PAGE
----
Legendary Song

Legendary Song: After School – Shampoo

After School - ShampooI fully expected to write a “random shuffle review” today (it’s been a long time since I’ve done one!), but my randomizer picked After School’s Shampoo and I audibly cheered. Given the fact that this is one of my favorite K-pop songs ever, this post gets a quick makeover into “Legendary Song.”

Shampoo is one of a small handful of K-pop tracks produced by Japanese DJ Daishi Dance (most of the others went to Bigbang). It’s a collaboration that should have resulted in way more content. His compositions embraced trance music — a severely underused genre within the industry. After School had already been chugging along on the Korean charts for a few years, scoring a series of iconic hits. 2010’s Bang! remains an undisputed classic, mastering its “girl crush” energy before the term had even been invented. But, the shimmering, blissed-out Shampoo is my personal favorite from the group.

To put it briefly, Shampoo is perfection. I want its wispy synths injected right into my veins. They provide a gorgeous backdrop that keeps momentum taut and compelling throughout the entire track. This is ornamented with melancholic keys and symphonic flourishes, tucked in all the right places. The instrumental gets ample time to breathe. The ladies don’t even start singing until a minute in, which would be practically unheard of in today’s music market. This allows the song to unfold at its own pace, though it doesn’t waste a single second.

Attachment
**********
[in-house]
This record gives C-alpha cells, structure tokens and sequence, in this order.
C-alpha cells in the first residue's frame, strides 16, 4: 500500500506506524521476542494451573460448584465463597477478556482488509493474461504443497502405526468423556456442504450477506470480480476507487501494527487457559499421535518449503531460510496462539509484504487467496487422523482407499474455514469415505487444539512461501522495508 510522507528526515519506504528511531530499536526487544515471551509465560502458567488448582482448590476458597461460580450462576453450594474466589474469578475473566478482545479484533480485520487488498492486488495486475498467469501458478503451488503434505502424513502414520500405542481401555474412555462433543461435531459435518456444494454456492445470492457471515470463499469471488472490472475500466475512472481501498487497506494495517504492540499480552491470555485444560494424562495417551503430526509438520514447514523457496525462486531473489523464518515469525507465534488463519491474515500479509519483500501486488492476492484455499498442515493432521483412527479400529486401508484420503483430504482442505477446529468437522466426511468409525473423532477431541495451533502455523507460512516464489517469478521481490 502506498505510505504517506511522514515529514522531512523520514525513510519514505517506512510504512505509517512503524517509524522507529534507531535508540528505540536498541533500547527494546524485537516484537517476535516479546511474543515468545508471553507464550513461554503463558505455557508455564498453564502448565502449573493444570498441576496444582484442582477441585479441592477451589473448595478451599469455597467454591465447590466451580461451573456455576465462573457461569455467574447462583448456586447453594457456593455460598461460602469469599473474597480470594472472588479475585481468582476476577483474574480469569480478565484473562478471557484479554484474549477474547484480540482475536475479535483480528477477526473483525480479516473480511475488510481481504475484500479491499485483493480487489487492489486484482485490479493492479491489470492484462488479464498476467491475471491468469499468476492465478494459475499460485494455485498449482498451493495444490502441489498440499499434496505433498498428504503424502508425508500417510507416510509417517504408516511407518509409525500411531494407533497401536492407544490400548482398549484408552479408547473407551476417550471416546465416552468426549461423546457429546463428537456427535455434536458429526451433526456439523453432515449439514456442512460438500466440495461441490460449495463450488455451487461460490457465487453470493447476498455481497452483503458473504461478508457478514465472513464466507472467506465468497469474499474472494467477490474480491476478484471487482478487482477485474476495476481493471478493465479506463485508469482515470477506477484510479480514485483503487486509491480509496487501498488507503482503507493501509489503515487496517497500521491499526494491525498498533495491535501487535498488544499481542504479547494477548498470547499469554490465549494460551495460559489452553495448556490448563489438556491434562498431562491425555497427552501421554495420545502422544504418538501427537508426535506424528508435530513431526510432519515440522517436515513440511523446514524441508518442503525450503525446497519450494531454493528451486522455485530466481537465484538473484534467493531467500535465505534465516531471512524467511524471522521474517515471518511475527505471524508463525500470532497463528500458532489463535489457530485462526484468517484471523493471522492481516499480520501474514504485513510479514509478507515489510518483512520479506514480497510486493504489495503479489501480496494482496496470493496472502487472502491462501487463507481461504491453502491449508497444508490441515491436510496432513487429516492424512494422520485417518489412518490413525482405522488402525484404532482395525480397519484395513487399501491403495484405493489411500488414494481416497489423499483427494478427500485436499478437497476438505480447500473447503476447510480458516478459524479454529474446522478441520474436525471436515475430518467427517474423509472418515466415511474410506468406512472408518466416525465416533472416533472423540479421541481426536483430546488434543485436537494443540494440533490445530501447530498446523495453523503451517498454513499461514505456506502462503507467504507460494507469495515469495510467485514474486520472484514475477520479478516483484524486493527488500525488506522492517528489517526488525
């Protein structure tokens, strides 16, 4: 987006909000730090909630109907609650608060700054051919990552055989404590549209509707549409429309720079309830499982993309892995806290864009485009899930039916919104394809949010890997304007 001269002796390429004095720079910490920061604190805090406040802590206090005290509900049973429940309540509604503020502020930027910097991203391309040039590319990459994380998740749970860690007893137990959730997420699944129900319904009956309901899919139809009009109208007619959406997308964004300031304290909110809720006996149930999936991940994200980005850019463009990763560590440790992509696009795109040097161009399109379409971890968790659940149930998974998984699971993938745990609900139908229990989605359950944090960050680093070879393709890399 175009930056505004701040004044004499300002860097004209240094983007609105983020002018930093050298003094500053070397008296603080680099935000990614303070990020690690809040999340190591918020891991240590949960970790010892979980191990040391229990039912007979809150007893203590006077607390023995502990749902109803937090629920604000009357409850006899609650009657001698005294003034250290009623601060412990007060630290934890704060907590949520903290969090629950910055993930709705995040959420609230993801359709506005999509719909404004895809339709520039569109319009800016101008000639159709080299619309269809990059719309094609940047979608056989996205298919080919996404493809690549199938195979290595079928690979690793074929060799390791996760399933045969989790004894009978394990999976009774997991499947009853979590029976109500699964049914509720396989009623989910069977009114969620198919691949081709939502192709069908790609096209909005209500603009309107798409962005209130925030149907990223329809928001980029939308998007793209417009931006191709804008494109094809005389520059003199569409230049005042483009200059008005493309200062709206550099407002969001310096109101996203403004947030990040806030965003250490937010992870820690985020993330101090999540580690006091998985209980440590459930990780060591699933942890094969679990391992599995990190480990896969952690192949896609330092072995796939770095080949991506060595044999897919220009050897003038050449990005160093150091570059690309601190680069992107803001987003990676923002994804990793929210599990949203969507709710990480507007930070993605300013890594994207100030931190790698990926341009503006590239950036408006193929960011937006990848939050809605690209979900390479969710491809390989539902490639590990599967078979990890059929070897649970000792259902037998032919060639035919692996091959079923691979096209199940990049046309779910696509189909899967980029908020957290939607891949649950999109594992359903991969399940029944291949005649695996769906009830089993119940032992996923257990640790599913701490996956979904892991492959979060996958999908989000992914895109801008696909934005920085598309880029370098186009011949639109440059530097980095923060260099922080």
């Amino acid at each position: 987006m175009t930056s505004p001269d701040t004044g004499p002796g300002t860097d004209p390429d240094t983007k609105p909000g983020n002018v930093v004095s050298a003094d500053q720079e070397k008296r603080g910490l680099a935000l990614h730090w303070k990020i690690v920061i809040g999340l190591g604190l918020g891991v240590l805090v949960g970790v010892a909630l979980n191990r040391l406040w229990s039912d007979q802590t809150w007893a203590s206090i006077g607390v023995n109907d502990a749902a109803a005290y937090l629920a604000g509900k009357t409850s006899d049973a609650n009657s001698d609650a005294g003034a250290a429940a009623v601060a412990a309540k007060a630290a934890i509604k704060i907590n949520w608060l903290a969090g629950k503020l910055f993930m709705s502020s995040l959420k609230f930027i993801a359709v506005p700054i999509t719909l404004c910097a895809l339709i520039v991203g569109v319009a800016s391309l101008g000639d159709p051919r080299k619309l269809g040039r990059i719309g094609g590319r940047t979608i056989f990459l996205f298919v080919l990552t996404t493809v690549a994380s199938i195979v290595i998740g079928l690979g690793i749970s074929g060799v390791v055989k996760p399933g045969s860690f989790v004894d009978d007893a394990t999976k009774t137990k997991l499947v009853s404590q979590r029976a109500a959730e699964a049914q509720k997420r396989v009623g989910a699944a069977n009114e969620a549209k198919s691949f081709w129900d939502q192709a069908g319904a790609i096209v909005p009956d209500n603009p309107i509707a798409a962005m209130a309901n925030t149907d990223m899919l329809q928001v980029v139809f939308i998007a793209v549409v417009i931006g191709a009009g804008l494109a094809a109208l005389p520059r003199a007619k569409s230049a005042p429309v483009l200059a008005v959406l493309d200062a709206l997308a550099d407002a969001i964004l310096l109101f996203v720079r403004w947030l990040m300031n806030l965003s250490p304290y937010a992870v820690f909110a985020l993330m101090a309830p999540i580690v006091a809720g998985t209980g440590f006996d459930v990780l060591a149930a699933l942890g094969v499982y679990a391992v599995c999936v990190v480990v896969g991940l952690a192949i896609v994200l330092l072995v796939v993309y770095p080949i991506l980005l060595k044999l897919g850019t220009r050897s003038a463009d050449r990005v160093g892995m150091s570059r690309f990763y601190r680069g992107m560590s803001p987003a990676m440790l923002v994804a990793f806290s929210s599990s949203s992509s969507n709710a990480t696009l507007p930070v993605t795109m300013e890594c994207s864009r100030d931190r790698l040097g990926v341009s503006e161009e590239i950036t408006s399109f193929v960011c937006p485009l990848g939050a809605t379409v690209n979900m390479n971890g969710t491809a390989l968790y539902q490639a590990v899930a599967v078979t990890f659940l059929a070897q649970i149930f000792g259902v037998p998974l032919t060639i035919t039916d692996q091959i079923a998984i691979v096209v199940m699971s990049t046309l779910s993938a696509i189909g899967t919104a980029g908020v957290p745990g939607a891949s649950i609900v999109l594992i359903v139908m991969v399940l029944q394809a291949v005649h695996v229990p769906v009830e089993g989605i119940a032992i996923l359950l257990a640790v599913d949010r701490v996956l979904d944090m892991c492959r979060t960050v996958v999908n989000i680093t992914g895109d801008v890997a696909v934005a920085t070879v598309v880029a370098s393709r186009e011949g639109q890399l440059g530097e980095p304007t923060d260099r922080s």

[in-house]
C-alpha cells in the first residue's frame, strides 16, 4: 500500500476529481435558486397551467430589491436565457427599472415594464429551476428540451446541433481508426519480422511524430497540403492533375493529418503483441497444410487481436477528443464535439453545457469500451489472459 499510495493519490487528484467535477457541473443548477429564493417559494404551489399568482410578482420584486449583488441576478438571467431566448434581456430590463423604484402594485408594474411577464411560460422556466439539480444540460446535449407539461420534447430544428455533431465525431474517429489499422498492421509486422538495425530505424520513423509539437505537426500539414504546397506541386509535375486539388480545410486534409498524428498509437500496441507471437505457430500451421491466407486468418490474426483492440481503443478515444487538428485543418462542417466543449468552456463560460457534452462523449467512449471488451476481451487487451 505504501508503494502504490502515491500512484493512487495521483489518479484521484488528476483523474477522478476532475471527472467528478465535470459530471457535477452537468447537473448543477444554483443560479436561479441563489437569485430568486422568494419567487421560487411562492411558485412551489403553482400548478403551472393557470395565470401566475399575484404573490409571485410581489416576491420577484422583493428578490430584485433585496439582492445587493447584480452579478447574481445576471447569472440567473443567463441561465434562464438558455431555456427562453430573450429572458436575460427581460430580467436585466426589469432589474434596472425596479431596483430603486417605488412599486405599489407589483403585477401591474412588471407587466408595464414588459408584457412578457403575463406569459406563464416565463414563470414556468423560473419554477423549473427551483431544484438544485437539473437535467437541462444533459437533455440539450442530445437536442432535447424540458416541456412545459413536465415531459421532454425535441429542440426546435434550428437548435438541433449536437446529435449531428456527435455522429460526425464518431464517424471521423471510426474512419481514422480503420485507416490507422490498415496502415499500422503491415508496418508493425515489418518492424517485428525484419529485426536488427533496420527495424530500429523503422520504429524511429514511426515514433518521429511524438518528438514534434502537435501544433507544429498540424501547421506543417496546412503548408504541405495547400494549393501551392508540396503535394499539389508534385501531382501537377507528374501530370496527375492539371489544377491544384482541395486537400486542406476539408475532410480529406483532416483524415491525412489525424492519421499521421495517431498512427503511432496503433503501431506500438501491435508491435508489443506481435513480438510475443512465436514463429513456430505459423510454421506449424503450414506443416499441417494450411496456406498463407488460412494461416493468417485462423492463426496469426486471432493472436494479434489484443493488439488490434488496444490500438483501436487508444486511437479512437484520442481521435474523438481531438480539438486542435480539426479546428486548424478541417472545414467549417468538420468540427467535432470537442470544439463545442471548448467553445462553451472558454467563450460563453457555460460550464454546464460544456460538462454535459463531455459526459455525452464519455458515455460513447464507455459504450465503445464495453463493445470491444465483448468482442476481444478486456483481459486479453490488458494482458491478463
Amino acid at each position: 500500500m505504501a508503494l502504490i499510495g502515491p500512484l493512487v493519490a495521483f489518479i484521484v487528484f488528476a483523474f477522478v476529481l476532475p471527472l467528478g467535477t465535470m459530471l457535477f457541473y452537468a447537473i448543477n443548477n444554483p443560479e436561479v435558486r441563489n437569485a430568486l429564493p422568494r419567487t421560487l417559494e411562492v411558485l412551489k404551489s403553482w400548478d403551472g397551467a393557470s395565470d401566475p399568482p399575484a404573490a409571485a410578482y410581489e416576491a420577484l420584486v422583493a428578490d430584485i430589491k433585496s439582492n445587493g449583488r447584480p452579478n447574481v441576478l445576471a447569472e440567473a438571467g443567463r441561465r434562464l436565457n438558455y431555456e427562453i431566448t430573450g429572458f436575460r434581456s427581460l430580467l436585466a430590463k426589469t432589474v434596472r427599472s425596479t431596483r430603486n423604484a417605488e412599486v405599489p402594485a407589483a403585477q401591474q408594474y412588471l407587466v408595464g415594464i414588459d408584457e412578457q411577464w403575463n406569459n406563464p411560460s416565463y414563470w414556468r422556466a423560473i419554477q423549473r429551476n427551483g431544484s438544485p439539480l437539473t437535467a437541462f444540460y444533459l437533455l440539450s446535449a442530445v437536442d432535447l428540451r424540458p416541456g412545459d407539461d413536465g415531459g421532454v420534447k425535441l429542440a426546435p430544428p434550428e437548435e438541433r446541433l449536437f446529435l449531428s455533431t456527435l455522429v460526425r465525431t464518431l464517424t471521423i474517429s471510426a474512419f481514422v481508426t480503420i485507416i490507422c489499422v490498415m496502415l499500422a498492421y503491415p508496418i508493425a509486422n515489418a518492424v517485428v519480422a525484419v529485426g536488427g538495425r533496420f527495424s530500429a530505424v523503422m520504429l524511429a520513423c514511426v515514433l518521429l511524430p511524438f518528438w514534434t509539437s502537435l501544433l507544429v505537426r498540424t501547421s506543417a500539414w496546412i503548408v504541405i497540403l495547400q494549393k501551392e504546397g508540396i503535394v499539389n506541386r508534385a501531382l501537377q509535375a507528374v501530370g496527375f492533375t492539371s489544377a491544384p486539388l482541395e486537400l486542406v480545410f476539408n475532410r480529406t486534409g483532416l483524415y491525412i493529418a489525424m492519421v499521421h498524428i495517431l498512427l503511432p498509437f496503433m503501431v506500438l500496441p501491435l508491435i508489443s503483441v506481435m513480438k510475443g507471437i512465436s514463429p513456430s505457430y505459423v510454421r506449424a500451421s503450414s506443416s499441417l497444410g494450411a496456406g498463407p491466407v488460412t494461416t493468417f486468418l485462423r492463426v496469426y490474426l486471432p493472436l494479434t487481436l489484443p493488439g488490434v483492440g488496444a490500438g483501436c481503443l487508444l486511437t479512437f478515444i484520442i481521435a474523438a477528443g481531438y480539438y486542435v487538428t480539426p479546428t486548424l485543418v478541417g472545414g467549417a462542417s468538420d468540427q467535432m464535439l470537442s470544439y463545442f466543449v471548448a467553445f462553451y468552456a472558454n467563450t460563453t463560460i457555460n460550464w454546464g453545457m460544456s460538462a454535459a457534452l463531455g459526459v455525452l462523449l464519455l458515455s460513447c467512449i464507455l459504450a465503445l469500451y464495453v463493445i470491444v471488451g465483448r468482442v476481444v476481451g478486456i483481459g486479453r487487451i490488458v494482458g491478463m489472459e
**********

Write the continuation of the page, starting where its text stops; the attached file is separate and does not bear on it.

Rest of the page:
Shampoo is resonant and affecting without ever seeming to lift a finger. Witness how its verses grow seamlessly into the chorus! Thrill at how effortlessly those great rap verses blend with the energy of the track! This is potent songwriting at its best, insistent and nuanced and stop-you-in-your-tracks beautiful. Then, listen to how well-arranged the vocals are. There are no diversions toward needlessly bombastic peaks that exist beyond a comfortable register. Instead, Shampoo’s climax rests on a feat of gorgeous vocal layering, pulling the oft-repeated chorus up another level by shifting dynamics. The dancefloor thump disappears, but those emotional keys maintain Shampoo‘s through-line as it transforms into a more symphonic sound.

There’s a confidence in this style of song construction. After School don’t need to wave a million things in front of us for fear of listeners losing interest. When a melody is this strong, it commands full attention for its four-and-a-half minutes. It also endures long after the trends of its era have ended. Shampoo sounds as vital today as it did eleven years ago, harnessing timeless emotion through the transcendent power of dance music.

And that’s what makes Shampoo a Legendary Song.

 Hooks 10
 Production 10
 Longevity 10
 Bias 10


27 thoughts on “Legendary Song: After School – Shampoo